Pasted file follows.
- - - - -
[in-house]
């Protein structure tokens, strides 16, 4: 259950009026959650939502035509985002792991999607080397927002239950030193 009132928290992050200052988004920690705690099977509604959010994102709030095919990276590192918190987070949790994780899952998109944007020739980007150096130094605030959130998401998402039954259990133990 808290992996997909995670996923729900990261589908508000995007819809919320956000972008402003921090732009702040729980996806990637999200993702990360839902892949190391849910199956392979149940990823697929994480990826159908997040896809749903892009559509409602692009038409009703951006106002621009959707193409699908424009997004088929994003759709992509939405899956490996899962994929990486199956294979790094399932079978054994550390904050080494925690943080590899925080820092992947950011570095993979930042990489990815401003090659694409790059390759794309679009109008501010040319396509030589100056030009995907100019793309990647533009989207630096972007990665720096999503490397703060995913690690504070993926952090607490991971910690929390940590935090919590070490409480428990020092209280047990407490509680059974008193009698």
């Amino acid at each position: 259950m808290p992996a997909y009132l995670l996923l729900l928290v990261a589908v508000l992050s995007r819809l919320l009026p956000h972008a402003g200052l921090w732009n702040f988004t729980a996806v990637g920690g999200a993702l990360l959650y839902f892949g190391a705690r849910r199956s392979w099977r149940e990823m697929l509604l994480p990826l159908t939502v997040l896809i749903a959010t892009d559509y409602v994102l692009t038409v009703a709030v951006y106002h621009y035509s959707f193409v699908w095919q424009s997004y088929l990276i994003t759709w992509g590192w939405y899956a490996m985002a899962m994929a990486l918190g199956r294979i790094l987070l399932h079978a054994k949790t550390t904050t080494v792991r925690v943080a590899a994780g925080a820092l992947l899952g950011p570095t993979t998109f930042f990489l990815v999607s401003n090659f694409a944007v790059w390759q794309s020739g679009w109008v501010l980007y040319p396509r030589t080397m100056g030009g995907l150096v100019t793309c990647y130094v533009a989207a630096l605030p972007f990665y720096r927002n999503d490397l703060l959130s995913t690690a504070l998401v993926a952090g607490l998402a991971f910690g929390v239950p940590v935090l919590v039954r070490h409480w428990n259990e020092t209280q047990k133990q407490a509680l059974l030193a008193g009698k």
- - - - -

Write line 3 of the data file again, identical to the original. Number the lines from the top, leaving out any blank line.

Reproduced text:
């Amino acid at each position: 259950m808290p992996a997909y009132l995670l996923l729900l928290v990261a589908v508000l992050s995007r819809l919320l009026p956000h972008a402003g200052l921090w732009n702040f988004t729980a996806v990637g920690g999200a993702l990360l959650y839902f892949g190391a705690r849910r199956s392979w099977r149940e990823m697929l509604l994480p990826l159908t939502v997040l896809i749903a959010t892009d559509y409602v994102l692009t038409v009703a709030v951006y106002h621009y035509s959707f193409v699908w095919q424009s997004y088929l990276i994003t759709w992509g590192w939405y899956a490996m985002a899962m994929a990486l918190g199956r294979i790094l987070l399932h079978a054994k949790t550390t904050t080494v792991r925690v943080a590899a994780g925080a820092l992947l899952g950011p570095t993979t998109f930042f990489l990815v999607s401003n090659f694409a944007v790059w390759q794309s020739g679009w109008v501010l980007y040319p396509r030589t080397m100056g030009g995907l150096v100019t793309c990647y130094v533009a989207a630096l605030p972007f990665y720096r927002n999503d490397l703060l959130s995913t690690a504070l998401v993926a952090g607490l998402a991971f910690g929390v239950p940590v935090l919590v039954r070490h409480w428990n259990e020092t209280q047990k133990q407490a509680l059974l030193a008193g009698k």